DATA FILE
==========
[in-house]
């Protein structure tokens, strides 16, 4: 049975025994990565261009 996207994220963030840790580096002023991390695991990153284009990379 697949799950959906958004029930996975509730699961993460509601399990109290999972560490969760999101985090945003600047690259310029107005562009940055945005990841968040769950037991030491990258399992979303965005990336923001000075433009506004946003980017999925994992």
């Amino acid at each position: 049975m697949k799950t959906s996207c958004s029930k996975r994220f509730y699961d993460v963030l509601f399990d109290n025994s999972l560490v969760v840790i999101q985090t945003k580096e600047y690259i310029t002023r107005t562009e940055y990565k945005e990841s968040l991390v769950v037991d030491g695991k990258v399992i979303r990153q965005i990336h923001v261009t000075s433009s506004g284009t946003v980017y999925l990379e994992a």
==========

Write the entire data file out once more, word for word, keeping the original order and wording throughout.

[in-house]
């Protein structure tokens, strides 16, 4: 049975025994990565261009 996207994220963030840790580096002023991390695991990153284009990379 697949799950959906958004029930996975509730699961993460509601399990109290999972560490969760999101985090945003600047690259310029107005562009940055945005990841968040769950037991030491990258399992979303965005990336923001000075433009506004946003980017999925994992």
């Amino acid at each position: 049975m697949k799950t959906s996207c958004s029930k996975r994220f509730y699961d993460v963030l509601f399990d109290n025994s999972l560490v969760v840790i999101q985090t945003k580096e600047y690259i310029t002023r107005t562009e940055y990565k945005e990841s968040l991390v769950v037991d030491g695991k990258v399992i979303r990153q965005i990336h923001v261009t000075s433009s506004g284009t946003v980017y999925l990379e994992a």